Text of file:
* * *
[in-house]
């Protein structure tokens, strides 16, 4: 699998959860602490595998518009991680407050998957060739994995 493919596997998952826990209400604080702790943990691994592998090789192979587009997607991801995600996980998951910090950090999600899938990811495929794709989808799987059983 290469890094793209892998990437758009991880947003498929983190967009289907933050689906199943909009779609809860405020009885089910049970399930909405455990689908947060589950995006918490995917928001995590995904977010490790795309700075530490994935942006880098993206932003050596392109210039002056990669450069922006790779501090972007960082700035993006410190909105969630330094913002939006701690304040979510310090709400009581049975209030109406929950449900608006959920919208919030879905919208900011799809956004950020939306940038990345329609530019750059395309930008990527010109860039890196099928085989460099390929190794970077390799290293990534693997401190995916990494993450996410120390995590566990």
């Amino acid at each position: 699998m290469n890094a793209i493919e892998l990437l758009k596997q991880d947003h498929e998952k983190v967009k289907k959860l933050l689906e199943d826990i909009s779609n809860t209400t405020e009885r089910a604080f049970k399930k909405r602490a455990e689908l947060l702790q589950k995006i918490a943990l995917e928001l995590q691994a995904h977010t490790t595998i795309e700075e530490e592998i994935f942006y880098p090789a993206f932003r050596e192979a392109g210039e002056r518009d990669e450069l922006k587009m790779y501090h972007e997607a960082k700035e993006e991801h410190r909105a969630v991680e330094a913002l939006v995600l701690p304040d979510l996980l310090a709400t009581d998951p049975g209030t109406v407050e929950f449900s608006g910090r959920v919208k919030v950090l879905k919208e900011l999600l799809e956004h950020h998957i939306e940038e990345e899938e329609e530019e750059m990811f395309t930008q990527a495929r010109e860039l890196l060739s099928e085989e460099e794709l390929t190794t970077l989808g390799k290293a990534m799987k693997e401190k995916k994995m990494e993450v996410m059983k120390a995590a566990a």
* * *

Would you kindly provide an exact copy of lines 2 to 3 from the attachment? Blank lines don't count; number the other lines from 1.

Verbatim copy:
């Protein structure tokens, strides 16, 4: 699998959860602490595998518009991680407050998957060739994995 493919596997998952826990209400604080702790943990691994592998090789192979587009997607991801995600996980998951910090950090999600899938990811495929794709989808799987059983 290469890094793209892998990437758009991880947003498929983190967009289907933050689906199943909009779609809860405020009885089910049970399930909405455990689908947060589950995006918490995917928001995590995904977010490790795309700075530490994935942006880098993206932003050596392109210039002056990669450069922006790779501090972007960082700035993006410190909105969630330094913002939006701690304040979510310090709400009581049975209030109406929950449900608006959920919208919030879905919208900011799809956004950020939306940038990345329609530019750059395309930008990527010109860039890196099928085989460099390929190794970077390799290293990534693997401190995916990494993450996410120390995590566990």
């Amino acid at each position: 699998m290469n890094a793209i493919e892998l990437l758009k596997q991880d947003h498929e998952k983190v967009k289907k959860l933050l689906e199943d826990i909009s779609n809860t209400t405020e009885r089910a604080f049970k399930k909405r602490a455990e689908l947060l702790q589950k995006i918490a943990l995917e928001l995590q691994a995904h977010t490790t595998i795309e700075e530490e592998i994935f942006y880098p090789a993206f932003r050596e192979a392109g210039e002056r518009d990669e450069l922006k587009m790779y501090h972007e997607a960082k700035e993006e991801h410190r909105a969630v991680e330094a913002l939006v995600l701690p304040d979510l996980l310090a709400t009581d998951p049975g209030t109406v407050e929950f449900s608006g910090r959920v919208k919030v950090l879905k919208e900011l999600l799809e956004h950020h998957i939306e940038e990345e899938e329609e530019e750059m990811f395309t930008q990527a495929r010109e860039l890196l060739s099928e085989e460099e794709l390929t190794t970077l989808g390799k290293a990534m799987k693997e401190k995916k994995m990494e993450v996410m059983k120390a995590a566990a």